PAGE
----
Patrol 28thMP in the streets of Percy (France) 1944Source: "28th Infantry Division in World War II"
Trafic control personnel are not the only MP's who see action. Pfc. Charles Jenkins of Josephine, Pa. And Pfc. George seifert of Coraopolis, Pa. have been non-battle casualties in a hospital and neither had seen action. Their first night back from the hospital they were stationed as a two man outpost at the entrance to the division forward CP near Trois Vierges, Luxembourg. About 10.30 that night they heard faint mumblings from the adjoining field and challenged the anonymous visitors. All they heard in reply were guttural mublings, so they fired about 30 rounds. In the darkness they could make out vague figures running away across the field, and upon investigation they found a german Mauser pistol, some bits of uniform caught on a barbed wire fence, a German shelter-half and a helmet.
At Gathemo, France, Pvt. Harry Rowe was at a trafic control post about 300 yards behind the main line of resistance. He had been on duty only a few minutes and hadn't had time to dig a slit trench.
Suddenly the jerries opened up with 88mm fire. The first shell burst about 25 yards away. Rowe dashed to the shell hole and jumped in. Another shell hit about 30 yards to his left. He sprinted to that hole and hit the bottom. Asked later why he shuttled from hole to hole he said, « i've always heard that shells never hit twice in the same place. »
Testimony that MP's must be rugged to handle their jobs is seen in the fact that all but six men in the division's MP platoon were on their feet directing trafic for more than two days straight- a total of 52 hours. This happened when the division was making a movement of about 100 miles during the German retreat toward the Seine river.
However , MP's are hand-picked not only for their physical fitness but also for their ability to handle ticklish situations with firm tact. In addition to enforcing « off limits » regulations in liberated or captured towns, there have been numerous occasions when they have had to settle altercations among civilians. One such case was in a belgian town where an MP saw two civilians arguing. One called the other a nazi collaborator and the other protested so vigorously that the two men were soon fighting in the middle of the street. The MP broke it up.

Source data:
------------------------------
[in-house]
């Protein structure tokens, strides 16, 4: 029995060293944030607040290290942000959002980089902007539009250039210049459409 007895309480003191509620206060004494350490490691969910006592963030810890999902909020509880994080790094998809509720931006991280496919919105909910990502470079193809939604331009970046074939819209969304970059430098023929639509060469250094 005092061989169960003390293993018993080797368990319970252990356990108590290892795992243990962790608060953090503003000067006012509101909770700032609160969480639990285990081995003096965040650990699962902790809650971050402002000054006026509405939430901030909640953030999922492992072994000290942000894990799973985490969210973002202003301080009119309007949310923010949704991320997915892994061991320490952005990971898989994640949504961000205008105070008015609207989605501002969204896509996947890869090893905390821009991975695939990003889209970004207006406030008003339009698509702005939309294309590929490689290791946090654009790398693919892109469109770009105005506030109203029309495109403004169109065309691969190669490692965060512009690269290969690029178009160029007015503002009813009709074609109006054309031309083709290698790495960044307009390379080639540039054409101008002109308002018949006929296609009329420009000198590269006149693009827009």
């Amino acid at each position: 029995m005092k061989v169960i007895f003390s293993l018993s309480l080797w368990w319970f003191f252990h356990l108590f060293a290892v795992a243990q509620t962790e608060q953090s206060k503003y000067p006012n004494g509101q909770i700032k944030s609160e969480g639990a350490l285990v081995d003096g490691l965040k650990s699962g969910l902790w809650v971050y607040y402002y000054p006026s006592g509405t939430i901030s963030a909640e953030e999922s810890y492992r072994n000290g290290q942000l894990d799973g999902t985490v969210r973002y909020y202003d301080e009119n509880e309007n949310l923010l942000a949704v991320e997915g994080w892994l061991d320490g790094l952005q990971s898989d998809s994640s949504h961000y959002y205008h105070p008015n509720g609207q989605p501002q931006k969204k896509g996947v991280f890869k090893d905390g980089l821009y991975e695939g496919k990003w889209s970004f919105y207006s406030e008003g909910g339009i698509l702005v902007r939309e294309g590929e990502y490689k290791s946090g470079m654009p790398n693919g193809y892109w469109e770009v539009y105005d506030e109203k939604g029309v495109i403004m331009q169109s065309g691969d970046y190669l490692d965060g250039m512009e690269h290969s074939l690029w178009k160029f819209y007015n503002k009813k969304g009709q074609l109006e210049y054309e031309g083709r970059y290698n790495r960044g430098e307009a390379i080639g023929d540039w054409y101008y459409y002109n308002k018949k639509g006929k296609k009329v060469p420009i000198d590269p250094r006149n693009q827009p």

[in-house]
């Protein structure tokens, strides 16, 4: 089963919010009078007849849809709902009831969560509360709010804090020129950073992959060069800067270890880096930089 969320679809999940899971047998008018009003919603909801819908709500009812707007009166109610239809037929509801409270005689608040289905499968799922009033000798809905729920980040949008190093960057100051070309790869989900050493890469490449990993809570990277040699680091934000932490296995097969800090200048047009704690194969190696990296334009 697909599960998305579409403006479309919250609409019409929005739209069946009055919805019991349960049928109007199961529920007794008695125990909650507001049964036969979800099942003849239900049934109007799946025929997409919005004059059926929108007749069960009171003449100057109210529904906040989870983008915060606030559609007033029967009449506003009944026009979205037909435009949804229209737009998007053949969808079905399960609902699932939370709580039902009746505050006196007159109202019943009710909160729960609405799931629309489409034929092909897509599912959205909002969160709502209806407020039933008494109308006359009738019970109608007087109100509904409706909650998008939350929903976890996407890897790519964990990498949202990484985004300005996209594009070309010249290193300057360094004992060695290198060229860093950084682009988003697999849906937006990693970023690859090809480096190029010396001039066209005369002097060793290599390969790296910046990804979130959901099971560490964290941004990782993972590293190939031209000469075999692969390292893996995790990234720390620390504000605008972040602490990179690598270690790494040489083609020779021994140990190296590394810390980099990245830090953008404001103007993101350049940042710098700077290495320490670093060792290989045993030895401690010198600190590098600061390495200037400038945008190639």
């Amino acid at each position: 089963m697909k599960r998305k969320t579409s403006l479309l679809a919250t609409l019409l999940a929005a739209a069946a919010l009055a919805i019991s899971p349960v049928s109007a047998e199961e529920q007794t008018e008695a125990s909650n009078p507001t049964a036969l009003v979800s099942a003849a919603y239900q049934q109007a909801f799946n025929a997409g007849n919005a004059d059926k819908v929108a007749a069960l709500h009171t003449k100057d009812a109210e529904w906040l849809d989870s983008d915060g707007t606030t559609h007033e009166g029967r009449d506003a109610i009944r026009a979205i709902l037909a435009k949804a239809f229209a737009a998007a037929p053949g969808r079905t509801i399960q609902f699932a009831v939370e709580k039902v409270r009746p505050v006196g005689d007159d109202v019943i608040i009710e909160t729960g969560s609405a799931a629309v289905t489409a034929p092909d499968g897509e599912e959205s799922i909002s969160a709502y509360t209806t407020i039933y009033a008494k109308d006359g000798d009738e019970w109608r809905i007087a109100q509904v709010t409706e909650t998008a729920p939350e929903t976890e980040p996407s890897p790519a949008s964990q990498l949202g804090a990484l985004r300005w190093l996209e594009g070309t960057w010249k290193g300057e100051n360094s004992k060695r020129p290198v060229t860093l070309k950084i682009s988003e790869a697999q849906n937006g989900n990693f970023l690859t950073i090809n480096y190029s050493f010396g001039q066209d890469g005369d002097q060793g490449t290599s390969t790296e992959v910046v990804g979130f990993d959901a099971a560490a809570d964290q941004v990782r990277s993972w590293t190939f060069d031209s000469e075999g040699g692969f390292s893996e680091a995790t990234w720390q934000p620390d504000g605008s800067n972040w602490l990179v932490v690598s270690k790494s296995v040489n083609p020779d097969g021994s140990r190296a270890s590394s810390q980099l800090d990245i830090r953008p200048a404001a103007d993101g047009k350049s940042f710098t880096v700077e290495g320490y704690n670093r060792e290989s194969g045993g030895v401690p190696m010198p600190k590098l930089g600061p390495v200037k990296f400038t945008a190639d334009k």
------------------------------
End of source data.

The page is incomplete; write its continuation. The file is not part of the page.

Sgt.George Marsden, Bronze Star France 1944
When the 28th MP's arrived in Rambrouch, Belgium, ahead of other Allied troops they learned that an American P47 pilot had been killed that same day when his plane crashed close to the town. The civilians had put him in a casket, draped it with flowers and a home made American flag, and were preparing to bury the pilot when the MP's stopped them, carefully explaining that the American army buried his dead in military cemeteries. The Belgian people were deeply disappointed that they couldn't proceed with the ceremony honoring one of their liberators, and it was a difficult spot for the two MP's Pfc. Vincent Hillegoss of Roslyn and Pfc. James Miller of Elisabethtown, Pa.